Thanks for the providing more info. I read the section on thermal monitoring. However, I found it is curious that the trip-off temperature is never specified other than it is pre-calibrated in the factory. Since Intel actually specs wattage (e.g. 54.7W for 1.5 GHz P4) but no temperature, could it be that is wattage a P4 would reach the trip-off temperature under normal (Intel's reference) cooling conditions?? If that is the case, this wattage is way below the absolute max power (72.9W for 1.5 GHz), which means under normal cooling, a P4 may not be allowed to take in a full load. In that case, Bert McComas is still correct in his assessment.

Of course, with "adequate" cooling, one can run at the max wattage at full speed. However, if this "adequate" means "extraordinary", then it is pointless since with "extraordinary" cooling, one can even run 1.3 GHz Athlon at 1.6 GHz.
April 14, 2001 8:07:13 AM

By the way, I agree that having a safety switch is better than not having one. AMD and others really need to do something in this area. However, a poorly-designed safety switch may drastically reduce the max performance of a CPU can produce, and to think people pay a premium in order to get that performance. That would be very annoying as well.
April 14, 2001 8:17:51 AM

This is just another reason not to buy a P4. What are they doing about this?

<font color=red>Computers are useless. They can only give you answers.</font color=red>
Pablo Picasso
April 14, 2001 8:19:46 AM

As mentioned in the document to which I previously linked, the point where the thermal control circuit goes active is specified in the processor datasheet. You will find the P4 datasheet here: ftp://download.intel.com/design/Pentium4/datashts/24919...

The maximum allowed temperature for a 1.5GHz P4 is 72C. If this temperature is exceeded, the thermal control circuit will become activated to save your CPU from becoming damaged. You will also be notified via ACPI if you are running an operating system which supports this. (Windows does support ACPI.)

I feel much better about an investment in a P4 knowing I cannot fry it. This will keep countless overclockers from accidentally frying their chips. 72C is extremely hot.

-Raystonn

-- The center of your digital world --
April 14, 2001 8:33:41 AM

hmmmm, makes me wonder if the ppl who run the benchmarks on the P4 know this and intentionally trick the P4 into throttling down, hmm...just makes me wonder.





"Amd cpu...Gone in 2 secs flat, it truly is a fast chip!"<P ID="edit"><FONT SIZE=-1><EM>Edited by AmdMeltdown on 04/14/01 04:36 AM.</EM></FONT></P>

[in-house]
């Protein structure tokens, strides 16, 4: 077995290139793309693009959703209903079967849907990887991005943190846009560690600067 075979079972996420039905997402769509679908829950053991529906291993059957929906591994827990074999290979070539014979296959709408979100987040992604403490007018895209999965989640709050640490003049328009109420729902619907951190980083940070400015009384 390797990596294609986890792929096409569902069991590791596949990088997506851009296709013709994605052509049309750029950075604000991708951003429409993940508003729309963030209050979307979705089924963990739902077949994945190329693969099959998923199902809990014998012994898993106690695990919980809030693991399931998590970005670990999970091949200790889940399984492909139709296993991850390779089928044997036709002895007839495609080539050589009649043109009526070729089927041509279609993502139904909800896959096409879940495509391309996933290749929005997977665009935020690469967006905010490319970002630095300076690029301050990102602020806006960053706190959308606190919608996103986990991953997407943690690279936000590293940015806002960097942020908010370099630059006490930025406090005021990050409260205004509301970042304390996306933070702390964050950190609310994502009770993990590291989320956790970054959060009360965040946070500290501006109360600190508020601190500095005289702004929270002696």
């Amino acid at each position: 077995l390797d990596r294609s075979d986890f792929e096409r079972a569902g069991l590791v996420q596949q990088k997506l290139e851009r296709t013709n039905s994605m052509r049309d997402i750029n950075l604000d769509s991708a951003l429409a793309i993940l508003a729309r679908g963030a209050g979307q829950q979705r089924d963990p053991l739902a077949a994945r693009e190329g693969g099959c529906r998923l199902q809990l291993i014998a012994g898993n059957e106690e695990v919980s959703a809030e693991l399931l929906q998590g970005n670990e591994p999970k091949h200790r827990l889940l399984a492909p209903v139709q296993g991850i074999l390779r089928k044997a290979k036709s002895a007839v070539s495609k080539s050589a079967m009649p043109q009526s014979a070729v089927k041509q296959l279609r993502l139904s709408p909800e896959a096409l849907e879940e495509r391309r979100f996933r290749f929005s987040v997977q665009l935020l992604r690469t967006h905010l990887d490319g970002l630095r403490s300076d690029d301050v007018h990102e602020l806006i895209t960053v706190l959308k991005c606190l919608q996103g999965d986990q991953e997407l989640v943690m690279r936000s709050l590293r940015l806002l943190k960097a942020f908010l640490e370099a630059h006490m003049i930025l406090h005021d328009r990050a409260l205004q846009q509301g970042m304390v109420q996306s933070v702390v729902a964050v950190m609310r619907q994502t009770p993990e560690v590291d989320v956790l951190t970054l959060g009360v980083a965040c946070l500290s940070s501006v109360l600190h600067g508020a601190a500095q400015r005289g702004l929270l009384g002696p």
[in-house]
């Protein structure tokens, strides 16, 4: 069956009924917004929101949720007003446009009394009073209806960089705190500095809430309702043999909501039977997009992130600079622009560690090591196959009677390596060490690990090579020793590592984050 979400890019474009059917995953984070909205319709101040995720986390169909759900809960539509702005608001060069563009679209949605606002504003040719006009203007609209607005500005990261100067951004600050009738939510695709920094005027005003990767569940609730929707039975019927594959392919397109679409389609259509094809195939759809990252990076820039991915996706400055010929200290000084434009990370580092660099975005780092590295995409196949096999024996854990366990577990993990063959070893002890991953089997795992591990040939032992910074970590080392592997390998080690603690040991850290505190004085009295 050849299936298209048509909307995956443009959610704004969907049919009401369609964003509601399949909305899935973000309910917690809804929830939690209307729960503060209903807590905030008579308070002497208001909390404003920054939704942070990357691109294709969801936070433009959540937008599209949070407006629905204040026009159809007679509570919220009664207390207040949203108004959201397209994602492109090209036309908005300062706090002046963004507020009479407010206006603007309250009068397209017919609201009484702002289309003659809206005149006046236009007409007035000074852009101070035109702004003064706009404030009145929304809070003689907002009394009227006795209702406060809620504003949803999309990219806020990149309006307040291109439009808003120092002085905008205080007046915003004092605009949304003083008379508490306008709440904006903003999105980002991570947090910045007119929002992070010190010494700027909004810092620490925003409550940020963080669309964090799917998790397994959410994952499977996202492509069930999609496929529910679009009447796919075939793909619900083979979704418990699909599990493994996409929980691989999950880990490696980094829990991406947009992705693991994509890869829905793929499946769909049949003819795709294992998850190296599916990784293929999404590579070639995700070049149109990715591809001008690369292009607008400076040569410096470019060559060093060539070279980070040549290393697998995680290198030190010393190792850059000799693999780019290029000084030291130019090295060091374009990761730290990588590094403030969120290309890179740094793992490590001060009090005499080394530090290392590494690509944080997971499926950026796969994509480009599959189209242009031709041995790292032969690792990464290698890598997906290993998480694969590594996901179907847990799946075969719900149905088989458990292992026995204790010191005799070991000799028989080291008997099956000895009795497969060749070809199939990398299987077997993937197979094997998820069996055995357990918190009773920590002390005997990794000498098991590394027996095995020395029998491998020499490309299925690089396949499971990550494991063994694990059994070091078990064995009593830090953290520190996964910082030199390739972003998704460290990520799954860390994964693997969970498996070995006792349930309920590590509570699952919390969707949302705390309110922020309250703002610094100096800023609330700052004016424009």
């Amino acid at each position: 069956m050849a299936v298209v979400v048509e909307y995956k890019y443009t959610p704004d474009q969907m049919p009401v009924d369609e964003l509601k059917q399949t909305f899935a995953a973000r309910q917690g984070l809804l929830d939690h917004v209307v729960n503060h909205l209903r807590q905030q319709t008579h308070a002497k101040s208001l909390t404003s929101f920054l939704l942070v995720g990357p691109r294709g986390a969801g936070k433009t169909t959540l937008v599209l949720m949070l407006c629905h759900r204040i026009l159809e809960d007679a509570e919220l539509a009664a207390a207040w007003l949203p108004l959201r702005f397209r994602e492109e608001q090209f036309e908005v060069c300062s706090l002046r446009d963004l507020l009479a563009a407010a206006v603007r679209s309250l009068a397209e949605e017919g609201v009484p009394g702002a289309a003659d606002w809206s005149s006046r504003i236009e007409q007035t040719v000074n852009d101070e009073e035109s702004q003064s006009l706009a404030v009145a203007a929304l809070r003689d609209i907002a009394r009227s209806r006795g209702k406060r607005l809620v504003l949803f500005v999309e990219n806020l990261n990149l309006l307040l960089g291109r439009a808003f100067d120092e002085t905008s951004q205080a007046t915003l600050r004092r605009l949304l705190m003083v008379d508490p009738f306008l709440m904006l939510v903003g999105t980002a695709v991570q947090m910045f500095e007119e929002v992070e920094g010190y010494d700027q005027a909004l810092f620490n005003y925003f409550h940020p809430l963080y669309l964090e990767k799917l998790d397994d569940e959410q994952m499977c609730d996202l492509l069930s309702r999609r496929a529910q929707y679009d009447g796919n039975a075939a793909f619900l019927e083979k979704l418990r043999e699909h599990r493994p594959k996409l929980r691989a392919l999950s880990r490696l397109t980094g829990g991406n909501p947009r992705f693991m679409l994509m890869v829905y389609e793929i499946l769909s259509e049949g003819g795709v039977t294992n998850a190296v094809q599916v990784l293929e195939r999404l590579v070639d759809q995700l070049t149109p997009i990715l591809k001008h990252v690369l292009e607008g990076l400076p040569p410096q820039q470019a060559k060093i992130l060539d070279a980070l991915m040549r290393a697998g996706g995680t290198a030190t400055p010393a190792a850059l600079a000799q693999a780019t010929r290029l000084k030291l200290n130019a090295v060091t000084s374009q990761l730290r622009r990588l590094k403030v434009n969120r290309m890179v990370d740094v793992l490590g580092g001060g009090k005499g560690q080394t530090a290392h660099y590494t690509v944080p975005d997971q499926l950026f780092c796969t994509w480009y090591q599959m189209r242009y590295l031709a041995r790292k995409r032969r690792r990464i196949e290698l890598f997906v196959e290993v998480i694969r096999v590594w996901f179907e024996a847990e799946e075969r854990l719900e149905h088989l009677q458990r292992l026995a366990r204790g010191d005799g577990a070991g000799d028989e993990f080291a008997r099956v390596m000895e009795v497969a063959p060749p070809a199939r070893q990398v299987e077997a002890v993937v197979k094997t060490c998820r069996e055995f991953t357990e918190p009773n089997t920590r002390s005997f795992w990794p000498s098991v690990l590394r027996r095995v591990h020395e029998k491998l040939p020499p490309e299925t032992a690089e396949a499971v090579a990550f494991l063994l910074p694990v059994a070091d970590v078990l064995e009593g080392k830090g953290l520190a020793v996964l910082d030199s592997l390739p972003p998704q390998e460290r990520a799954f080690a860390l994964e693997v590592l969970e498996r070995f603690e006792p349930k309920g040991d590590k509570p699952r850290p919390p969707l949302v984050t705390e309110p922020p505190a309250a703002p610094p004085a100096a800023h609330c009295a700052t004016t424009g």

April 14, 2001 8:49:03 AM

Raystonn,

Thanks again. 72C is indeed high. Now can you clarify what 54.7W (for 1.5 GHz) means? Is it indeed "not-to-exceed" (under normal cooling) or just a marketing lie? Furthermore, if a P4 runs at the absolute max power (72.9W for 1.5 GHz) with normal cooling (Intel's reference heatsink and fan), what will be the temperature? Can you or someone shed some light for us? Thanks.
April 14, 2001 8:50:39 AM

A quote from Page 28 of Intel's Pentium 4 Thermal Design Guidelines :
(ftp://download.intel.com/design/Pentium4/guides/2492030...)

<<A chassis cooling solution designed to the TDP as specified in the Datasheet will adequately cool the processor to a level where activation of the Thermal Monitor feature is very rare or non-existent. Various levels of performance versus cooling capacity are available and must be understood before designing a chassis. Automatic thermal management must be used as part of the total system themal solution.>>

In other words, this feature will prevent you from frying your CPU when you make a mistake (of installing heatsink, when the fan doesn't work, etc)
April 14, 2001 9:08:01 AM

This is the wattage that is not exceeded by the CPU during the execution of 99.9% of applications, including intensive benchmarking. A similar number is given by AMD for their CPUs. Neither company's CPU actually has this number as a hard limit on power consumption. Both can go much higher. These occasional higher numbers are called spikes and generally do not contribute greatly to the average wattage used by the CPU.

It has been shown that you cannot supply adequate cooling for Athlons that run at their maximum power usage. Luckily, this maximum power consumption only lasts a few microseconds during the most intense calculations imaginable. Otherwise there would be many upset Athlon owners with a great deal more keychains.

Intel CPUs aren't much different in this regard. (You wouldn't expect them to be. They're built using the same materials.) The only difference is that in the off chance it's already very hot and one of these intense spikes from an extremely merciless calculation comes around and actually lasts for a while, you can be guaranteed that your P4 will not be damaged. The same circumstances will damage an Athlon and even a P3.

This feature in the proper handling of power consumption/heat spikes is actually a great advancement in CPU design. A side affect of mentioning the advancement is actually mentioning the problem that necessitated the fix, about which the general public was completely unaware. This could have the negative PR impact of people relating the power/heat spike issue with Intel rather than properly crediting them with fixing the problem that has plagued all modern processors to date from all companies.

-Raystonn

-- The center of your digital world --
Anonymous
a b à CPUs
April 14, 2001 10:15:47 AM